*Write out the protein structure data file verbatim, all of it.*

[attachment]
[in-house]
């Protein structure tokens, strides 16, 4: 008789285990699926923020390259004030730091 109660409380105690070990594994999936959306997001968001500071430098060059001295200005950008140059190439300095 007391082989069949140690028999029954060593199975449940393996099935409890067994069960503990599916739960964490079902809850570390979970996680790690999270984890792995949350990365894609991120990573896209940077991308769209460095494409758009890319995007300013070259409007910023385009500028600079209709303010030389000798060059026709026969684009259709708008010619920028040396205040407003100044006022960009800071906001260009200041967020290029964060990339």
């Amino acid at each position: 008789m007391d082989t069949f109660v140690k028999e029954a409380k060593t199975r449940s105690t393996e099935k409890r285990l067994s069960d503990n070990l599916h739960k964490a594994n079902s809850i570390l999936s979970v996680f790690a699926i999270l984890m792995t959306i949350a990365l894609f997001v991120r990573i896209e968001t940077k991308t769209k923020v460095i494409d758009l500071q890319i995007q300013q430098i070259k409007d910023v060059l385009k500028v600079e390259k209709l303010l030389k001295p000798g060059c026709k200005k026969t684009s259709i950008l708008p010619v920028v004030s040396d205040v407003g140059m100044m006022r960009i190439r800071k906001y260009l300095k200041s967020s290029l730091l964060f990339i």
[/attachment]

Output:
[in-house]
């Protein structure tokens, strides 16, 4: 008789285990699926923020390259004030730091 109660409380105690070990594994999936959306997001968001500071430098060059001295200005950008140059190439300095 007391082989069949140690028999029954060593199975449940393996099935409890067994069960503990599916739960964490079902809850570390979970996680790690999270984890792995949350990365894609991120990573896209940077991308769209460095494409758009890319995007300013070259409007910023385009500028600079209709303010030389000798060059026709026969684009259709708008010619920028040396205040407003100044006022960009800071906001260009200041967020290029964060990339």
């Amino acid at each position: 008789m007391d082989t069949f109660v140690k028999e029954a409380k060593t199975r449940s105690t393996e099935k409890r285990l067994s069960d503990n070990l599916h739960k964490a594994n079902s809850i570390l999936s979970v996680f790690a699926i999270l984890m792995t959306i949350a990365l894609f997001v991120r990573i896209e968001t940077k991308t769209k923020v460095i494409d758009l500071q890319i995007q300013q430098i070259k409007d910023v060059l385009k500028v600079e390259k209709l303010l030389k001295p000798g060059c026709k200005k026969t684009s259709i950008l708008p010619v920028v004030s040396d205040v407003g140059m100044m006022r960009i190439r800071k906001y260009l300095k200041s967020s290029l730091l964060f990339i």